Amrita2 is a template engine that separates template logic and content. It’s a very different style than the standard ERb approach of Rails, but if squeaky clean HTML templates tickle your fancy, this is the place to go. The latest version is all wrapped up as a Rails plugin, which makes it silly easy to install and play with.
Amy Hoy teaches you have to let go of scaffolding and move further down the rabbit hole. See links up a few good starter points to help you on your journey.
It’s been a month since we promised that RC4 would be the final countdown. And counting down we have. We’ve fixed a ton of major, minor, and aesthetic issues and now have a package that we would be very proud to call 1.0. No, it’s not completely spotless. A project of this size with thousands of programmers using it for every application type under the moon will never be. But it’s Pretty Damn Good.
So here it goes: Release candidate 5. This is the final, short pitstop before 1.0 materializes next week. Thus, you’re more than well advised to upgrade and make sure we didn’t leave anything heinous in there. This is the “speak now or forever hold your peace” part of the ceremony.
If you already upgraded to 0.14.x, going to RC5 is completely effortless. Simply call upon the gems to do your bidding with:
gem install rails --include-dependencies. And you’ll be serving up your application with all the bugs squashed. On top of that, we’ve thrown in a new adapter for the Firebird database and added a beautiful new index.html that’ll greet you on new applications:
So upgrade, dammit! Now. And stand by as we finish setting up the fireworks planned for next week’s release of the long-awaited 1.0. It’s magical times, my friends, and the spellcasting is just getting started.
The interesting changes are in:
This has been coming up often enough that it deserves to be posted somewhere visible. If you are trying to use SwitchTower with the stock version of Ruby that ships with OSX, you will fail. The stock OSX version of Ruby has a bad OpenSSL module, which wreaks all kinds of havoc with SwitchTower.
Robby Russell has interviewed Derek Sivers and Jeremy Kemper about the Rails rewrite of CDBaby.com for O’Reilly. A choice bit from Derek:
I was already studying Martin Fowler’s books like a schoolboy, ingesting the lessons while preparing for the rewrite. Then when Tobi really showed me Rails I got it : by sticking with Rails’ conventions, I would be already working by these best-practices I was aspiring towards.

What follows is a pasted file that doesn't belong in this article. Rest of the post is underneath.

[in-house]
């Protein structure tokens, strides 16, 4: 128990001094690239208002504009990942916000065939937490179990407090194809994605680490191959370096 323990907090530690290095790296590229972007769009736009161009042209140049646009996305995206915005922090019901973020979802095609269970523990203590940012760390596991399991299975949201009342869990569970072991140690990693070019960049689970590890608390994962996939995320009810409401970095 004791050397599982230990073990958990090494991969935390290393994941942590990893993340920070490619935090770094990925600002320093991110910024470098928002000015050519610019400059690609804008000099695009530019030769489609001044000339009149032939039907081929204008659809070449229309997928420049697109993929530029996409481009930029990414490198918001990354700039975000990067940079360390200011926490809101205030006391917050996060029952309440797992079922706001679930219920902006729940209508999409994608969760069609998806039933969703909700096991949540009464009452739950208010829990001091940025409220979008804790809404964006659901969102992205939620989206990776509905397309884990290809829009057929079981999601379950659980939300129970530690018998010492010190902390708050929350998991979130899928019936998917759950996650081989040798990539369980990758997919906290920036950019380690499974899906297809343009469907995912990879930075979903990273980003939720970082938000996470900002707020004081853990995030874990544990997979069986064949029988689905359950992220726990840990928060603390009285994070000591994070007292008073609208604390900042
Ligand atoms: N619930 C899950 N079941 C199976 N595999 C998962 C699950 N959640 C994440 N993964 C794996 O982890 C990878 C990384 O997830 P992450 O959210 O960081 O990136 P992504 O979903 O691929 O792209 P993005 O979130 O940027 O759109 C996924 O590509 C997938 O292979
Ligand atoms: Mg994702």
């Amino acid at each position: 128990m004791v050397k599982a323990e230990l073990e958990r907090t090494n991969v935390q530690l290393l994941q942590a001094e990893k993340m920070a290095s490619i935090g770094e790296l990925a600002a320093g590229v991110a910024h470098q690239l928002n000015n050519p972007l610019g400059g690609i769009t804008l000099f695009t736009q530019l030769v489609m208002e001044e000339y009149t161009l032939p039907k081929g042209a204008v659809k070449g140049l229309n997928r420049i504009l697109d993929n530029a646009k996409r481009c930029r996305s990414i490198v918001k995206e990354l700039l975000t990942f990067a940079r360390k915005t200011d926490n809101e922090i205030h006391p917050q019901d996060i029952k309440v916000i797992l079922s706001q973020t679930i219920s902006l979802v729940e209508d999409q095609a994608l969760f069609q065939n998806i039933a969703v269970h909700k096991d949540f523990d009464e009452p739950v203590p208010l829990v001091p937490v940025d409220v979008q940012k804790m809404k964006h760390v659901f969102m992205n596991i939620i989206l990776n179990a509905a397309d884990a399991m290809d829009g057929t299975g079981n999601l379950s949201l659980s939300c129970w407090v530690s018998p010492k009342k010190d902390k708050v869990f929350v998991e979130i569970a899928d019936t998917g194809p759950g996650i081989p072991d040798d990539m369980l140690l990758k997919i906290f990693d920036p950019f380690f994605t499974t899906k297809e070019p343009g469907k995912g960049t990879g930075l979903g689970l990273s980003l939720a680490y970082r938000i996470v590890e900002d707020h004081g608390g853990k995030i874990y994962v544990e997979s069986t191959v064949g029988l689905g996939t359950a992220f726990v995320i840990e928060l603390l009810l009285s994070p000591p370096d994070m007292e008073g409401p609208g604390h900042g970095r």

On January 27th, 37signals will once again be sharing insights, ideas, passion, opinions, and vision on how to build an online business in The Getting Real Workshop. We’ll be talking about the whole lifecycle including lots of thoughts on software development with or without Rails.
Yours truly and Jamis Buck will both be presenting and we’ve traditionally had a lot of great chats about Rails. So if you’re considering jumping on board or already have, but needs inspiration to take that somewhere, do join us in Chicago in the beginning of next year.
UPDATE: Sold out. All 50 seats where gone in 12 hours. That’s about 14 times as fast as last time.
Mike Clark has written a provocative article entitled SwitchTower as an Automated Deployment Archetype in which he suggests that developers of all stripes ought to consider SwitchTower for their deployment system, whether or not they are using Ruby on Rails. I know I’ve heard at least one story of someone using SwitchTower to manage a PHP application. Anyone care to share any other success stories of SwitchTower managing a non-Rails application? Any gotchas potential users might want to be aware of?
On top of the official RailsConf in Chicago in June, Rails developers are getting a second chance to get together and rejoice this year. Canada on Rails is a two-day conference dedicated entirely to Rails and set in Vancouver, Canada for April 13th and 14th.
I will be there to keynote and Nathaniel is rounding up a bunch of other cool speakers to come talk about Rails. You can even submit your own talk proposal and the registration for conference is open too. There’s an early bird special for just $175 CAD.
So check it out, yo.
The long-rumoured RailsConf is a reality. We’ve just launched the website and finally announced the dates and place. It’s going down in the lovely Chicago Summer on June 22nd through 25th. There are a lot of details yet to be determined, but Dave Thomas and myself are already lined up to keynote.
Further details will soon trickle in. Such as how to propose a talk and naturally how to sign up for the event. We’re most likely going to cap the attendance to a hard 400. So if you don’t want to miss RailsConf like a lot of people missed RubyConf (which was capped at 200), you’d probably do be well-advised to stay alert on the opening of registrations.
Expect the registration fee to be around $350-400. So if you need to start saving, do that.